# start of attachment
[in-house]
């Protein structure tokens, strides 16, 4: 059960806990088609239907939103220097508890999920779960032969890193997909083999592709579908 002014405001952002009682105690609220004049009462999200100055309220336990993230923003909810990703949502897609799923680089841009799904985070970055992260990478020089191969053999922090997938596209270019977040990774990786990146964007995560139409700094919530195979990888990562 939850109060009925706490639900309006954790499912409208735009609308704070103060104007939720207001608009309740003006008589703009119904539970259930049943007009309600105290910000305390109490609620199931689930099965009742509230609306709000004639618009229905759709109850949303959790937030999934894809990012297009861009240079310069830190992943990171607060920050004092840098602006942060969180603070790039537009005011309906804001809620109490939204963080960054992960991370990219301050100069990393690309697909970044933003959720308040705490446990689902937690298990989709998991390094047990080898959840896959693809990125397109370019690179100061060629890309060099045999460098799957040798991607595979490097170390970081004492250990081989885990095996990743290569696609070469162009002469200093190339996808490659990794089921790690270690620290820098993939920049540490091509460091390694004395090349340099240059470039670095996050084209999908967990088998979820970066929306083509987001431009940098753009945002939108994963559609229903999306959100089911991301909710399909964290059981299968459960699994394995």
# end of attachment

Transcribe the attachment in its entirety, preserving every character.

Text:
[in-house]
């Protein structure tokens, strides 16, 4: 059960806990088609239907939103220097508890999920779960032969890193997909083999592709579908 002014405001952002009682105690609220004049009462999200100055309220336990993230923003909810990703949502897609799923680089841009799904985070970055992260990478020089191969053999922090997938596209270019977040990774990786990146964007995560139409700094919530195979990888990562 939850109060009925706490639900309006954790499912409208735009609308704070103060104007939720207001608009309740003006008589703009119904539970259930049943007009309600105290910000305390109490609620199931689930099965009742509230609306709000004639618009229905759709109850949303959790937030999934894809990012297009861009240079310069830190992943990171607060920050004092840098602006942060969180603070790039537009005011309906804001809620109490939204963080960054992960991370990219301050100069990393690309697909970044933003959720308040705490446990689902937690298990989709998991390094047990080898959840896959693809990125397109370019690179100061060629890309060099045999460098799957040798991607595979490097170390970081004492250990081989885990095996990743290569696609070469162009002469200093190339996808490659990794089921790690270690620290820098993939920049540490091509460091390694004395090349340099240059470039670095996050084209999908967990088998979820970066929306083509987001431009940098753009945002939108994963559609229903999306959100089911991301909710399909964290059981299968459960699994394995």